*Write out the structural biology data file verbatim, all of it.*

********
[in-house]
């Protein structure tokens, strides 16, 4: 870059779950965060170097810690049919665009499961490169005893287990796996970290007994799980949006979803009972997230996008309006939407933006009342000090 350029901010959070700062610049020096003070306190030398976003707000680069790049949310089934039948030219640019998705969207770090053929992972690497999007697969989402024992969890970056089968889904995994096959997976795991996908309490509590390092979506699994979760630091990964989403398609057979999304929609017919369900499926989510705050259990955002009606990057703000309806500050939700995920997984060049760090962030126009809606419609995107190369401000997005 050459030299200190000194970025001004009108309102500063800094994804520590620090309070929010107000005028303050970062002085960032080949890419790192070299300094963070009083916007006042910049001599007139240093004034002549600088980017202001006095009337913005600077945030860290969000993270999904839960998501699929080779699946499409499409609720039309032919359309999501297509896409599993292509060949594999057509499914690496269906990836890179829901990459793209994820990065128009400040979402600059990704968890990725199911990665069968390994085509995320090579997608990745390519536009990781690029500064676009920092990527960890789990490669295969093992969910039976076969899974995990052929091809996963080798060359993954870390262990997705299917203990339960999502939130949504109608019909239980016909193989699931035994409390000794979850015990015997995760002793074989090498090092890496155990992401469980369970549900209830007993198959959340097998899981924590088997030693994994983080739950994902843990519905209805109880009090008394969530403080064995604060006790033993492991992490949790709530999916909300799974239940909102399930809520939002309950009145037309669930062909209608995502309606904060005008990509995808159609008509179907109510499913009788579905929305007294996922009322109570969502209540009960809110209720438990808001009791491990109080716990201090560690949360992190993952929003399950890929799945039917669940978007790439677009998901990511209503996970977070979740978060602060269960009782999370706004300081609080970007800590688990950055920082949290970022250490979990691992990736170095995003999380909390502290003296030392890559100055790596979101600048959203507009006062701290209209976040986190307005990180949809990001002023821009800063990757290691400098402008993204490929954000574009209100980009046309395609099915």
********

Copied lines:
[in-house]
């Protein structure tokens, strides 16, 4: 870059779950965060170097810690049919665009499961490169005893287990796996970290007994799980949006979803009972997230996008309006939407933006009342000090 350029901010959070700062610049020096003070306190030398976003707000680069790049949310089934039948030219640019998705969207770090053929992972690497999007697969989402024992969890970056089968889904995994096959997976795991996908309490509590390092979506699994979760630091990964989403398609057979999304929609017919369900499926989510705050259990955002009606990057703000309806500050939700995920997984060049760090962030126009809606419609995107190369401000997005 050459030299200190000194970025001004009108309102500063800094994804520590620090309070929010107000005028303050970062002085960032080949890419790192070299300094963070009083916007006042910049001599007139240093004034002549600088980017202001006095009337913005600077945030860290969000993270999904839960998501699929080779699946499409499409609720039309032919359309999501297509896409599993292509060949594999057509499914690496269906990836890179829901990459793209994820990065128009400040979402600059990704968890990725199911990665069968390994085509995320090579997608990745390519536009990781690029500064676009920092990527960890789990490669295969093992969910039976076969899974995990052929091809996963080798060359993954870390262990997705299917203990339960999502939130949504109608019909239980016909193989699931035994409390000794979850015990015997995760002793074989090498090092890496155990992401469980369970549900209830007993198959959340097998899981924590088997030693994994983080739950994902843990519905209805109880009090008394969530403080064995604060006790033993492991992490949790709530999916909300799974239940909102399930809520939002309950009145037309669930062909209608995502309606904060005008990509995808159609008509179907109510499913009788579905929305007294996922009322109570969502209540009960809110209720438990808001009791491990109080716990201090560690949360992190993952929003399950890929799945039917669940978007790439677009998901990511209503996970977070979740978060602060269960009782999370706004300081609080970007800590688990950055920082949290970022250490979990691992990736170095995003999380909390502290003296030392890559100055790596979101600048959203507009006062701290209209976040986190307005990180949809990001002023821009800063990757290691400098402008993204490929954000574009209100980009046309395609099915």